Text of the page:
Forthcoming: Formal approaches to complexity in heritage language grammars

Maria Polinsky   Michael T. Putnam  


This collective volume breaks new ground in studies of linguistic complexity by addressing this phenomenon in heritage languages. It dismisses with the conception that heritage languages are less complex than their baseline or homeland counterparts and shows complexity trade-offs at various levels of linguistic representation. The authors consider defining properties of complexity as a phenomenon, diagnostics of complexity, and the ways complexity is modeled, measured, or operationalized in language sciences. The chapters showcase several bilingual dyads and offer new empirical data on heritage language production and use.


  • Linguistic complexity in heritage languages
    An introduction
    Maria Polinsky, Michael T. Putnam, Joe Salmons
  • Expressing diminutive meaning in Twi
    The role of complexity and language-specific preferences
    Felix Kpogo, Alexandra Elizabeth Kohut, Charles Chang
  • How different types of complexity can account for difficult structures in bilingual and monolingual language acquisition
    Esther Rinke, Cristina Flores, Jacopo Torregrossa
  • The complexity of word order change in a flexible system
    On stability and variation in heritage Russian word order
    Oksana Laleko
  • Expanding structures while reducing mappings
    Morphosyntactic complexity in agglutinating heritage languages
    Terje Lohndal, Michael T. Putnam
  • A multi-generational analysis of heritage language complexity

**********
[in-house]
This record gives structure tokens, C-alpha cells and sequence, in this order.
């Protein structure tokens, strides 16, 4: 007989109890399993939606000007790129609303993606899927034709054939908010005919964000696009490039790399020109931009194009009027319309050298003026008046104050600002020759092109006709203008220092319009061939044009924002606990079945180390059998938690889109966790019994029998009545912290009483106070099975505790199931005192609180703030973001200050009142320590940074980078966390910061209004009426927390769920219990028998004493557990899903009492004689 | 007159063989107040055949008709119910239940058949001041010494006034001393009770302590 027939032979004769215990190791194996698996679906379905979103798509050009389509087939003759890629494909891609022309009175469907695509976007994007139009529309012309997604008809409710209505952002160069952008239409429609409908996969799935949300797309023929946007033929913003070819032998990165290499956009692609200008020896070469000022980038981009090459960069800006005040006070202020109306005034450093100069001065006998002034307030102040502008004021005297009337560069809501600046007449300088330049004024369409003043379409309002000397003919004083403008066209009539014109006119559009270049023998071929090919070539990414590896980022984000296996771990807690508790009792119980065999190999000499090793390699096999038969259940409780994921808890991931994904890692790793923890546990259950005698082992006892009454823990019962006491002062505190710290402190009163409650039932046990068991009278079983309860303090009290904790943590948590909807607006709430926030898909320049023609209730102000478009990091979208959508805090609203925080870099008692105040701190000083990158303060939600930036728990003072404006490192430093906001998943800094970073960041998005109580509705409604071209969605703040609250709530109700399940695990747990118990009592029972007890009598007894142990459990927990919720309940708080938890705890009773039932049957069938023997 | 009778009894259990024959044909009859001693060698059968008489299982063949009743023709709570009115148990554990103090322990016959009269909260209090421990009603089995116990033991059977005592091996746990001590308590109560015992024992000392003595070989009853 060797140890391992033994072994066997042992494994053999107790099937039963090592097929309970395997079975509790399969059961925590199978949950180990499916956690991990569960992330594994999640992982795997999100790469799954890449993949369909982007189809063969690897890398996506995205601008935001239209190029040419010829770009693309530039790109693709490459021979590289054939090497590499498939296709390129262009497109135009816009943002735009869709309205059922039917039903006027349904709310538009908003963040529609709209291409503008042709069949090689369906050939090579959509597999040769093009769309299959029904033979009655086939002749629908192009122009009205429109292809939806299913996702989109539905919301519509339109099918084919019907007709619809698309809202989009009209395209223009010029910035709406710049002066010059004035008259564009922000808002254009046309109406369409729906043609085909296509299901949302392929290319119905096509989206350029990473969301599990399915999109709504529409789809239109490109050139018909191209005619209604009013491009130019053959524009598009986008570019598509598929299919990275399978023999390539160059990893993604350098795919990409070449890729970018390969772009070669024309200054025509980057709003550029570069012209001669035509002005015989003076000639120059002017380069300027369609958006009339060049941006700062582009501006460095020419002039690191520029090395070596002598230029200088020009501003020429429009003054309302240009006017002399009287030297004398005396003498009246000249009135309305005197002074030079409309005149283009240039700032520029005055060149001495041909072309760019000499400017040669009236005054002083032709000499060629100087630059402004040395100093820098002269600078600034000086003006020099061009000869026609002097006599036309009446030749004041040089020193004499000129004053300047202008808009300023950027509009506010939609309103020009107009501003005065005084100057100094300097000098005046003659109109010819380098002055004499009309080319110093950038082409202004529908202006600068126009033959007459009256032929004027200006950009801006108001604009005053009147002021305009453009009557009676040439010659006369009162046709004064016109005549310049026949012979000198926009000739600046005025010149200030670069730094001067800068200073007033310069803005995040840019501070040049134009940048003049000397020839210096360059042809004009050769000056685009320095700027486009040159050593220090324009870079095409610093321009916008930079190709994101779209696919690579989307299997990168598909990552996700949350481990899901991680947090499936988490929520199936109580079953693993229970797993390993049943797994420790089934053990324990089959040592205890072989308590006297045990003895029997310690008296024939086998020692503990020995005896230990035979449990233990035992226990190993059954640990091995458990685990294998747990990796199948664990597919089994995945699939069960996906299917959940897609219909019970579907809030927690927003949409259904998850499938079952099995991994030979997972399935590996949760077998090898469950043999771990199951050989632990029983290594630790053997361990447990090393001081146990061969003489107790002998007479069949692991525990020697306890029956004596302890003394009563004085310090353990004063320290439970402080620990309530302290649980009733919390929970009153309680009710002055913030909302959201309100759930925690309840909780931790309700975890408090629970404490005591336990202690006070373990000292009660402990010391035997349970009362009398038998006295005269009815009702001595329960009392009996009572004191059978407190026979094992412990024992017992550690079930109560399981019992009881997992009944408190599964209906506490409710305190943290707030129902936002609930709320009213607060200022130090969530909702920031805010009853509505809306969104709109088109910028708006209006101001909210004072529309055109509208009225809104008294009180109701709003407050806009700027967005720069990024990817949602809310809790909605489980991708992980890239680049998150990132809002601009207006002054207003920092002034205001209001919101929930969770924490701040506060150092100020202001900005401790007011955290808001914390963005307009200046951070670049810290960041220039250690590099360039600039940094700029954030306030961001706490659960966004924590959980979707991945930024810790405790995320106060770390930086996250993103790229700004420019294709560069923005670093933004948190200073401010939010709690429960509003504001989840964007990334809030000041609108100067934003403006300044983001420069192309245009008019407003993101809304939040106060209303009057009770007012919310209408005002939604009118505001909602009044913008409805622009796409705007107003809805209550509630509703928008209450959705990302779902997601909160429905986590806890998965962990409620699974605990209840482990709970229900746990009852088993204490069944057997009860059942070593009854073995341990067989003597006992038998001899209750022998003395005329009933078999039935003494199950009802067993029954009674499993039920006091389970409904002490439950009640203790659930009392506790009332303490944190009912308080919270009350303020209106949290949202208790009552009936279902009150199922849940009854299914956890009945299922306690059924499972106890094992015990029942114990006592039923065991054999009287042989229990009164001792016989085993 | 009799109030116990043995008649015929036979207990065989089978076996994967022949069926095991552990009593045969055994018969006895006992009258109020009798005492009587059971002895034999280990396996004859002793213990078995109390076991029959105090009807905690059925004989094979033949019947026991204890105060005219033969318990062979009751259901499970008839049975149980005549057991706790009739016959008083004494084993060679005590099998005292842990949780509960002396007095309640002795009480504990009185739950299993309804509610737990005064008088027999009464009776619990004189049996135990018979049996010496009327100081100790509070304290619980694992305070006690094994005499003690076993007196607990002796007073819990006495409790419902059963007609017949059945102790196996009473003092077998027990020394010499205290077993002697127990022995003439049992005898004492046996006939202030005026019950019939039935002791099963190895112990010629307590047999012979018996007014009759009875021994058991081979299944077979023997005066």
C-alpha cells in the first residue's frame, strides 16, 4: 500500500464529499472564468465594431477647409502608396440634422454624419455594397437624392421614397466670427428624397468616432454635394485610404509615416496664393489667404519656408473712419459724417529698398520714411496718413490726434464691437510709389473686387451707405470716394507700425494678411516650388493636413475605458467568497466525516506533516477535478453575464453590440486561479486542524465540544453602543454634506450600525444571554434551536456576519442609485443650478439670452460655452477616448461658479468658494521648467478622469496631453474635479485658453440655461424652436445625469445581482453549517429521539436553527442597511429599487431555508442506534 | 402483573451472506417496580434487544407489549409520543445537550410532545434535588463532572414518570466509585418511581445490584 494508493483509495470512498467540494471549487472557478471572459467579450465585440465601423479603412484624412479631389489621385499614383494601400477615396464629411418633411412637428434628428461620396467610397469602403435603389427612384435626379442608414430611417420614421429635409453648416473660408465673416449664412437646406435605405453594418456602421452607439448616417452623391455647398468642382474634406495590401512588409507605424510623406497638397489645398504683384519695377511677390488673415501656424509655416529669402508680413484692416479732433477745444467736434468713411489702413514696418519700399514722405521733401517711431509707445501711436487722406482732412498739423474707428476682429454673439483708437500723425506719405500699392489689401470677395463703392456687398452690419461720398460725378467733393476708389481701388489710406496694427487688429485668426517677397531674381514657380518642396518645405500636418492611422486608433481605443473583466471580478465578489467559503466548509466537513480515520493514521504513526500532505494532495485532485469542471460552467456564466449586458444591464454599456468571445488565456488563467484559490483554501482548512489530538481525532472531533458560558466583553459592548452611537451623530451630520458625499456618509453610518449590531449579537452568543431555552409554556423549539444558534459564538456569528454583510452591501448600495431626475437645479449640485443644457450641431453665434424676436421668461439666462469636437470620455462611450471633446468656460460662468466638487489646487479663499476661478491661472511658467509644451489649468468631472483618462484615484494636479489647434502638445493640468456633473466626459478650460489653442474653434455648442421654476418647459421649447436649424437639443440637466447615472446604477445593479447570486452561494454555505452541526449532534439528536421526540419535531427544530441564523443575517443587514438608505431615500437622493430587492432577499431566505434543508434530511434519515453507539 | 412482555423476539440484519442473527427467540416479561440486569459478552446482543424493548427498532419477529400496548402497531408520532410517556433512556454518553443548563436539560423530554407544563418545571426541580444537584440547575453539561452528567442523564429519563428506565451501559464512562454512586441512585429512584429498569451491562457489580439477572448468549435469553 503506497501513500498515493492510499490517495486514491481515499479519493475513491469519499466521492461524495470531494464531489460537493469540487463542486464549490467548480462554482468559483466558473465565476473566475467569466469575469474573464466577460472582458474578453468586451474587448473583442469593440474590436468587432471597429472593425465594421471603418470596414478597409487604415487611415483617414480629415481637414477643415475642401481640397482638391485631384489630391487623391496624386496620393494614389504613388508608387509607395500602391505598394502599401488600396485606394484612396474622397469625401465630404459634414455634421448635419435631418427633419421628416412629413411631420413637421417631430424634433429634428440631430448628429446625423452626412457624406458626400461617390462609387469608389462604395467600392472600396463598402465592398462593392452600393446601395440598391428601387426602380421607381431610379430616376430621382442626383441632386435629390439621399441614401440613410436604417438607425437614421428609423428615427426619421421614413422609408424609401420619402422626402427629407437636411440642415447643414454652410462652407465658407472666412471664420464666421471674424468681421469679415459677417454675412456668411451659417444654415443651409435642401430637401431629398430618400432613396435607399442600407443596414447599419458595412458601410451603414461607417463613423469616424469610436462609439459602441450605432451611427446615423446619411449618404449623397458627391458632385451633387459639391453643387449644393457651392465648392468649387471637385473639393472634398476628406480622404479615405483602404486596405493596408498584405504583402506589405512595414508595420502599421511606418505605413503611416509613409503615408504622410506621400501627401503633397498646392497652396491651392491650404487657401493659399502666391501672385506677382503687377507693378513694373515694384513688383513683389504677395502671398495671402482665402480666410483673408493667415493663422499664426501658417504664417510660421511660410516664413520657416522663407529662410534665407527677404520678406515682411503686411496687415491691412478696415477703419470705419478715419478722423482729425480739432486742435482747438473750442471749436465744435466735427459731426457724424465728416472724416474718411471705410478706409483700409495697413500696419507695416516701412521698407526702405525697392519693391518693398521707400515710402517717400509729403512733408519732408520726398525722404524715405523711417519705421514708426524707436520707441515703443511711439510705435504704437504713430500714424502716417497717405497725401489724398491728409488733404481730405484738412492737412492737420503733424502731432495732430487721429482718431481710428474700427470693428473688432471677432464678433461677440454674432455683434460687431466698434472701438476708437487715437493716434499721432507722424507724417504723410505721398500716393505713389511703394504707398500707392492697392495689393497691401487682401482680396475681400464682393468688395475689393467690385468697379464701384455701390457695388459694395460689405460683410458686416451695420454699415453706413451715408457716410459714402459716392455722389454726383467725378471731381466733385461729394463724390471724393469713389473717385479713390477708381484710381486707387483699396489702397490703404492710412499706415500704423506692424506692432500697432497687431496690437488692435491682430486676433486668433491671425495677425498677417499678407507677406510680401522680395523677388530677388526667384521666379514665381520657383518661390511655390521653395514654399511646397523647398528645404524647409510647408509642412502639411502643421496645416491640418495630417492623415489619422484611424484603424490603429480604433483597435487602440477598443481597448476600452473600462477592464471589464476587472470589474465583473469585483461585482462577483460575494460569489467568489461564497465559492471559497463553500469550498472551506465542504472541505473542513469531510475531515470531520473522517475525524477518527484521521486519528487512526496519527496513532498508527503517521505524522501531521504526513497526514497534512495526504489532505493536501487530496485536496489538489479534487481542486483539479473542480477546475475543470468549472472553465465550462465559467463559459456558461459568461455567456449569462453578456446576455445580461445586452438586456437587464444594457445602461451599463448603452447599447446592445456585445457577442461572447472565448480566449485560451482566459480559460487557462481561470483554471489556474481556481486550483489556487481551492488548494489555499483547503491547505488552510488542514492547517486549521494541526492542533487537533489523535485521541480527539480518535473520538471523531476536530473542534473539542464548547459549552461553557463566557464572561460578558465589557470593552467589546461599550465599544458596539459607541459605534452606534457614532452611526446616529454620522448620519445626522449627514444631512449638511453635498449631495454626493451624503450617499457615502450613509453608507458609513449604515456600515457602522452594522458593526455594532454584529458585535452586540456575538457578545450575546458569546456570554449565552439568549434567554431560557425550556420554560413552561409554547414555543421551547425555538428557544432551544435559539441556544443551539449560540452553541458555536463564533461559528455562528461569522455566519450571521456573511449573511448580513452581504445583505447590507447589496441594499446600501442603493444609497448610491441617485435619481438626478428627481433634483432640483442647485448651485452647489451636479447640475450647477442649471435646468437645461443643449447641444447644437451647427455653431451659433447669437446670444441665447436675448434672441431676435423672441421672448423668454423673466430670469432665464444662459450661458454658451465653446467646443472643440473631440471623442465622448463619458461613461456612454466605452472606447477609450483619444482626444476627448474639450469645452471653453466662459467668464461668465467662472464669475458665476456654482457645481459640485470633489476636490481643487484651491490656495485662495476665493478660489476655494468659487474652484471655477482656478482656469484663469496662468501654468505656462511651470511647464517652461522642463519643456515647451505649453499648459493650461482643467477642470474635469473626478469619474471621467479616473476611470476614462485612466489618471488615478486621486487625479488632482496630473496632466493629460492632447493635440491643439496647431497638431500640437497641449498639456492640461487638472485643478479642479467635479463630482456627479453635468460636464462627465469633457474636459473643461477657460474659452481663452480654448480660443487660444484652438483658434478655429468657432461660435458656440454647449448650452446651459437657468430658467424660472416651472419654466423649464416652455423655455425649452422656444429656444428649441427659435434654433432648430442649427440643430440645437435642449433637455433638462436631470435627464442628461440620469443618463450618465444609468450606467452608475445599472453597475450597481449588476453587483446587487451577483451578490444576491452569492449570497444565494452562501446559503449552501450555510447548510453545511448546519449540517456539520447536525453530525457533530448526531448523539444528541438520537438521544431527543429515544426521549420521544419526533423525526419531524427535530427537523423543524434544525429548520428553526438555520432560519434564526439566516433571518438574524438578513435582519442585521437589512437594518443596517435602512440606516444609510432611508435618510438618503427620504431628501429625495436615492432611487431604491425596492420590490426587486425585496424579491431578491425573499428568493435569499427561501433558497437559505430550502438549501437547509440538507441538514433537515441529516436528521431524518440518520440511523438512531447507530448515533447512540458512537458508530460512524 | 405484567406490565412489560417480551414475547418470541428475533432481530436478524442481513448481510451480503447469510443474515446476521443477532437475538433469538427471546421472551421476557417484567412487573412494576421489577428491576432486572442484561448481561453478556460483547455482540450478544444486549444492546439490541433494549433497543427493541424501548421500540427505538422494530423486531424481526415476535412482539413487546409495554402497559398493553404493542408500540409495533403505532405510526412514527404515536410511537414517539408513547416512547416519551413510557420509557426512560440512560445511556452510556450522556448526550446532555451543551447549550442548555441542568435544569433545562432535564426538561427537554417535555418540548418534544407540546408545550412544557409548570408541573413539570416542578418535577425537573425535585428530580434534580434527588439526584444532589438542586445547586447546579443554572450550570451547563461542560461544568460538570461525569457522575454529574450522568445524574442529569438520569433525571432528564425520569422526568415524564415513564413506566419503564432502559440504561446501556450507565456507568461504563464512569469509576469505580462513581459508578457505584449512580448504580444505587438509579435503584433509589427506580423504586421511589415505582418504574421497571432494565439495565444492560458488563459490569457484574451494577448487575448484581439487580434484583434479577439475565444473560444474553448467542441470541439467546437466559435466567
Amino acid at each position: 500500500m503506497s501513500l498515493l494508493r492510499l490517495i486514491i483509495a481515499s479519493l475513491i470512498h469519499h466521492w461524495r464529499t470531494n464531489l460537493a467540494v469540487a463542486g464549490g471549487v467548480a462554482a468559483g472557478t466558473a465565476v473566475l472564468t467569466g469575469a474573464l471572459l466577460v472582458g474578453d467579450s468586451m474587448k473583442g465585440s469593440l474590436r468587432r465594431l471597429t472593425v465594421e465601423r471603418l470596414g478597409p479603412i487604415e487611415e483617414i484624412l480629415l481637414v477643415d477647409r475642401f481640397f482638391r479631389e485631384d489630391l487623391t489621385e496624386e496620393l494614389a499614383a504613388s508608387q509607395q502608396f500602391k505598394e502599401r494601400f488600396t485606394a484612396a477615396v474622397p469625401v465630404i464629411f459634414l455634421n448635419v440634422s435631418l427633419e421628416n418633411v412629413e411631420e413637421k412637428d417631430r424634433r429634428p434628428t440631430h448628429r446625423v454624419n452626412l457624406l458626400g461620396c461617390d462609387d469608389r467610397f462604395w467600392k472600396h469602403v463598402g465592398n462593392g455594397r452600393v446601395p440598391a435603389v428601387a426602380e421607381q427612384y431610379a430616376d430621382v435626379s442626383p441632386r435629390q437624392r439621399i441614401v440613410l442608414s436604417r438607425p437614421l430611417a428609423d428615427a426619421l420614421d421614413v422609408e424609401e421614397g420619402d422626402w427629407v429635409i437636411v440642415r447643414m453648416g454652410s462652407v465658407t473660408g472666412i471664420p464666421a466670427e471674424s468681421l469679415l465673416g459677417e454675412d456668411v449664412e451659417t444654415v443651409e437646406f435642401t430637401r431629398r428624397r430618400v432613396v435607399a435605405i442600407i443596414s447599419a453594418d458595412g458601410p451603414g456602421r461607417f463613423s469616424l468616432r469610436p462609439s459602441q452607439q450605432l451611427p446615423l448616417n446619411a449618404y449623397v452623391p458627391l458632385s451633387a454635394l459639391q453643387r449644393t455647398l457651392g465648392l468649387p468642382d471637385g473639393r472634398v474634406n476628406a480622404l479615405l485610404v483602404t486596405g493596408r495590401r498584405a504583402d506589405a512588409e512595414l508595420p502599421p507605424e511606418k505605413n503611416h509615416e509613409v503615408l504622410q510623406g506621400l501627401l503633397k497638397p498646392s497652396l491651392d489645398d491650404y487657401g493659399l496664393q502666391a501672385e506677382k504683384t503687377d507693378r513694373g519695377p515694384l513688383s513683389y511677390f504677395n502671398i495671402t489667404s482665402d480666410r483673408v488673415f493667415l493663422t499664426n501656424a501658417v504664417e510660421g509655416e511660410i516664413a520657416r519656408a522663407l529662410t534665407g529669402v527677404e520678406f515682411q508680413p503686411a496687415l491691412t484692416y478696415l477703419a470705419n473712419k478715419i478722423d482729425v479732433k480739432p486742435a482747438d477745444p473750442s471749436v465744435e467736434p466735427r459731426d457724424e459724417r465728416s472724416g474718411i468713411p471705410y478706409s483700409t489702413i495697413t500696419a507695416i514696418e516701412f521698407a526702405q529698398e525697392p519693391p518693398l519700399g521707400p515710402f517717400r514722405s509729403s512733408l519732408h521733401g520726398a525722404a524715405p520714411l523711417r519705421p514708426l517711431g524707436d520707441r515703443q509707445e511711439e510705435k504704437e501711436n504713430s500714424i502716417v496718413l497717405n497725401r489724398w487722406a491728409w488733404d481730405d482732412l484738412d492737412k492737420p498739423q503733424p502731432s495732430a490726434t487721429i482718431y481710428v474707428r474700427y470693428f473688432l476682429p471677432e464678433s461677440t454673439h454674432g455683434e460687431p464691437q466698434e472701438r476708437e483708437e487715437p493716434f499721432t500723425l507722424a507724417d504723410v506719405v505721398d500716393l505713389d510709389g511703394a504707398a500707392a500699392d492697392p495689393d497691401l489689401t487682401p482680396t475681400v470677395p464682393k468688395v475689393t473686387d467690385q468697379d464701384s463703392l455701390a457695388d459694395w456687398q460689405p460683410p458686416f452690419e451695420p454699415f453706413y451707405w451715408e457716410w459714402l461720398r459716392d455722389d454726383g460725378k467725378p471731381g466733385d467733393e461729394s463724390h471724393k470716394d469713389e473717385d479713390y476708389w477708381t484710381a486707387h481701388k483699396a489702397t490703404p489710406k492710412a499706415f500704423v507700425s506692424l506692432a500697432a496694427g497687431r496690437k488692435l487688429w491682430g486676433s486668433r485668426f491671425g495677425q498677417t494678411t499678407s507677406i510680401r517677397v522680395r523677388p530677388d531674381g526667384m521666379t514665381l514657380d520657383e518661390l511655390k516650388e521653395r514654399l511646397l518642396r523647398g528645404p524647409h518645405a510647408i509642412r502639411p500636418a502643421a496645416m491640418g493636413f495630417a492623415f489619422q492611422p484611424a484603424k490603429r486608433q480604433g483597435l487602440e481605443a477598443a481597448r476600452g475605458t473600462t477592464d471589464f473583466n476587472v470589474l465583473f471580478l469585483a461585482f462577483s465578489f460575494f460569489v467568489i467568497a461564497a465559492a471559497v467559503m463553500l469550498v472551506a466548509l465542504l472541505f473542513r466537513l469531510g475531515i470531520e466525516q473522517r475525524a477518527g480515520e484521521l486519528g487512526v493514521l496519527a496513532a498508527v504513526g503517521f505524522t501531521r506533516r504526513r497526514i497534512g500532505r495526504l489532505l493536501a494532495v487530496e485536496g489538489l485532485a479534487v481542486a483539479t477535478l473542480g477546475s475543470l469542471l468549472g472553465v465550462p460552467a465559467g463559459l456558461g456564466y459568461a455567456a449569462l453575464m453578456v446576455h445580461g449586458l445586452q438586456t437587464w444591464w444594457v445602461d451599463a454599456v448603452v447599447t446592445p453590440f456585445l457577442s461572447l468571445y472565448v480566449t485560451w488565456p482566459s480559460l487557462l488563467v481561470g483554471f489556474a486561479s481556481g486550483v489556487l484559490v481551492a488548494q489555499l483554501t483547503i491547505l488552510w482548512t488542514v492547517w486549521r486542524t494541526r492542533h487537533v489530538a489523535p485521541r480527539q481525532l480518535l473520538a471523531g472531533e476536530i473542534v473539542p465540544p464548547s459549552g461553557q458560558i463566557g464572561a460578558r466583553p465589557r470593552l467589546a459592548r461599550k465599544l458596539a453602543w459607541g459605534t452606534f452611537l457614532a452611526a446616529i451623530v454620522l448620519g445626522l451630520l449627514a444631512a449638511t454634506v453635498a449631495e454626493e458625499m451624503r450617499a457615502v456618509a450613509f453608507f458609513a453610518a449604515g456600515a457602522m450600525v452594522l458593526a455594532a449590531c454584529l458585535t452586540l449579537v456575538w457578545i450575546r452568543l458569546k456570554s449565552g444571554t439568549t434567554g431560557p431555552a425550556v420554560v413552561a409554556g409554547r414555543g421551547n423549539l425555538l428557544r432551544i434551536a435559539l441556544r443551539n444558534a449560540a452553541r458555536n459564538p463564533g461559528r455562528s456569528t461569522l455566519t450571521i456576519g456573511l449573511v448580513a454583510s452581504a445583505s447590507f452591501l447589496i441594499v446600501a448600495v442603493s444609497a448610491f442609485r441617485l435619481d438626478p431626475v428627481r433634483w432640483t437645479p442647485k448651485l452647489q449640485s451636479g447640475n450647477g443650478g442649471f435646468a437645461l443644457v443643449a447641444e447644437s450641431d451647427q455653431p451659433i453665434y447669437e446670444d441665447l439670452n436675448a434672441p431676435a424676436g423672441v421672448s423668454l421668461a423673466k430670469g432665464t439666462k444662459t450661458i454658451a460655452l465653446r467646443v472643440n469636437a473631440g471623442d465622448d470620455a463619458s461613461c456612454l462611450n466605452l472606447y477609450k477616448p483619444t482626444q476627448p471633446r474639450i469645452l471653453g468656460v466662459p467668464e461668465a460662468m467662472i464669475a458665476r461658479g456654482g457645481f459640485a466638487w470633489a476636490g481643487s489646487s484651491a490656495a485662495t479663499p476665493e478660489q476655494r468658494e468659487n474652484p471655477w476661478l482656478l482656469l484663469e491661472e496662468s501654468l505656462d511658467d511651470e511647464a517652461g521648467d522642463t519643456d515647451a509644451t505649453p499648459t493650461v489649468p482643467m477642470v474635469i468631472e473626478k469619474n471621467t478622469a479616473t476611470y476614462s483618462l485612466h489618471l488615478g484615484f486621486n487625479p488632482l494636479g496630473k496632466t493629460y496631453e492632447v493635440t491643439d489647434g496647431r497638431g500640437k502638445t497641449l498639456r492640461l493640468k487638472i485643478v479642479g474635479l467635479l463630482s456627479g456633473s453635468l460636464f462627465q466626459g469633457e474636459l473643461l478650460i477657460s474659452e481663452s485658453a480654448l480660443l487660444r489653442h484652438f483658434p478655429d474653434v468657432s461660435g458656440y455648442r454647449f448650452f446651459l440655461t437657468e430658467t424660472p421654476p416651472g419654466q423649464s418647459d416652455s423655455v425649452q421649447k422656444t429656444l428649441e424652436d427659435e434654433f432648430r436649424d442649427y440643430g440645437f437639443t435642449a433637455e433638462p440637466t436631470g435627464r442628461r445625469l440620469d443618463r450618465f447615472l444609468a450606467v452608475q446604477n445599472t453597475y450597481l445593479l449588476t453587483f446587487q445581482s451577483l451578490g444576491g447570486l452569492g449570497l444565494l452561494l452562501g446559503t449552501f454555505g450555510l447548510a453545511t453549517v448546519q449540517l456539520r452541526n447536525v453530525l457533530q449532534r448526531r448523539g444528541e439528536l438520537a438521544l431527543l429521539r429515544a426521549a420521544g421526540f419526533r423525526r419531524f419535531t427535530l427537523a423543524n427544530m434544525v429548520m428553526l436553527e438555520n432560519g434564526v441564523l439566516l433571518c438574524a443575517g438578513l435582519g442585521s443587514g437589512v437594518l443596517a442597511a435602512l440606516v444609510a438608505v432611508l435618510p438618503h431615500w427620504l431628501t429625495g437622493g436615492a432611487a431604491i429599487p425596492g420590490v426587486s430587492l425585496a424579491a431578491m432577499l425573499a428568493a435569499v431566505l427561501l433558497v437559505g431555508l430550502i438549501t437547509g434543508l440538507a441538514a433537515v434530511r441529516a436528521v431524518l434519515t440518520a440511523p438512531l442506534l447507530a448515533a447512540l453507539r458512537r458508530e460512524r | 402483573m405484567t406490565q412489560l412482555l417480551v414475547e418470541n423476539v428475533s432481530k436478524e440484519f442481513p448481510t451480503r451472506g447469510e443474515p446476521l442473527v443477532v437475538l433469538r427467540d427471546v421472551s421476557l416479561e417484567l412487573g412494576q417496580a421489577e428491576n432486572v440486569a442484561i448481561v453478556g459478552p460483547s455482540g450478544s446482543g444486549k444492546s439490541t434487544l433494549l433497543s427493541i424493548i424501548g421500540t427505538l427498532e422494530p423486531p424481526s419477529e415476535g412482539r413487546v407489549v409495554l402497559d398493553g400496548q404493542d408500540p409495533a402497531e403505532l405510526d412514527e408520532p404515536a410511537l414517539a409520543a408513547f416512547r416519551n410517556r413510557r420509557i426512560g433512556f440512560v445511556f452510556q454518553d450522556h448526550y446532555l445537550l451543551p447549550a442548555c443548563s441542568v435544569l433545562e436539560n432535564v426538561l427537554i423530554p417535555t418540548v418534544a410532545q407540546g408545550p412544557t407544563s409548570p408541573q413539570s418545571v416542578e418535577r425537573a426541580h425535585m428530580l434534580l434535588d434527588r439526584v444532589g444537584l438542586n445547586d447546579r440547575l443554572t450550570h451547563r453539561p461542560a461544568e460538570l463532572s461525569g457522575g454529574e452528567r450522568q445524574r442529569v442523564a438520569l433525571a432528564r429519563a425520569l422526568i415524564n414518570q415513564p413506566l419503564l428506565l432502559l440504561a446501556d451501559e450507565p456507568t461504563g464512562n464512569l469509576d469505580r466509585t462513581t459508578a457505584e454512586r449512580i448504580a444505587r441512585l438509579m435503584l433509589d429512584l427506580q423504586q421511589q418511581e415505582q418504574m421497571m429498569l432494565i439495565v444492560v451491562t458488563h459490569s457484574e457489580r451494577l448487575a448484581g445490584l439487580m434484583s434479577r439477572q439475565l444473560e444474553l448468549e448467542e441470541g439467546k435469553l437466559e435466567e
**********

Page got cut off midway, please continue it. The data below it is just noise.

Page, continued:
Ashvini Varatharaj, Gregory Scontras, Naomi Nagy
  • Non-monotonic functional sequences
    A new metric for complexity in heritage languages
    Roberta D'Alessandro, Silvia Terenghi


Maria Polinsky

Maria Polinsky is Professor of Linguistics at the University of Maryland, College Park and Director of the National Heritage Research Center at UCLA. She is the founder and Director of several research field stations. Polinsky’s research combines theoretical syntactic work with in-depth investigation of understudied languages. She also has an active research program in heritage languages. She edited several handbooks including the Cambridge Handbook of Heritage Languages and Linguistics (2021), and she is the author of over a hundred scholarly articles and several books including Deconstructing Ergativity (2016) and Heritage Languages and Their Speakers (2018).

Michael T. Putnam

Michael T. Putnam is Professor of German & Linguistics at Penn State University and Visiting Professor of Linguistics at the University of Greenwich. Putnam’s research focuses on the structure of Germanic languages past and present, from both formal and experimental perspectives. He has a particular interest in the diasporic varieties of Germanic languages and issues related to bi/multilingualism more generally. He has edited several volumes and books, including the Cambridge Handbook of Germanic Linguistics (2020) (with B. Richard Page), and has authored dozens of other scholarly articles and books, such as The Structural Design of Language (2013) (with Thomas S. Stroik) and Unbounded Dependency Constructions: Theoretical and Experimental Perspectives (2021) (with Rui P. Chaves).

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March 24, 2023
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Polinsky, Maria & Putnam, Michael T. (eds.). Forthcoming. Formal approaches to complexity in heritage language grammars. (Current Issues in Bilingualism). Berlin: Language Science Press.


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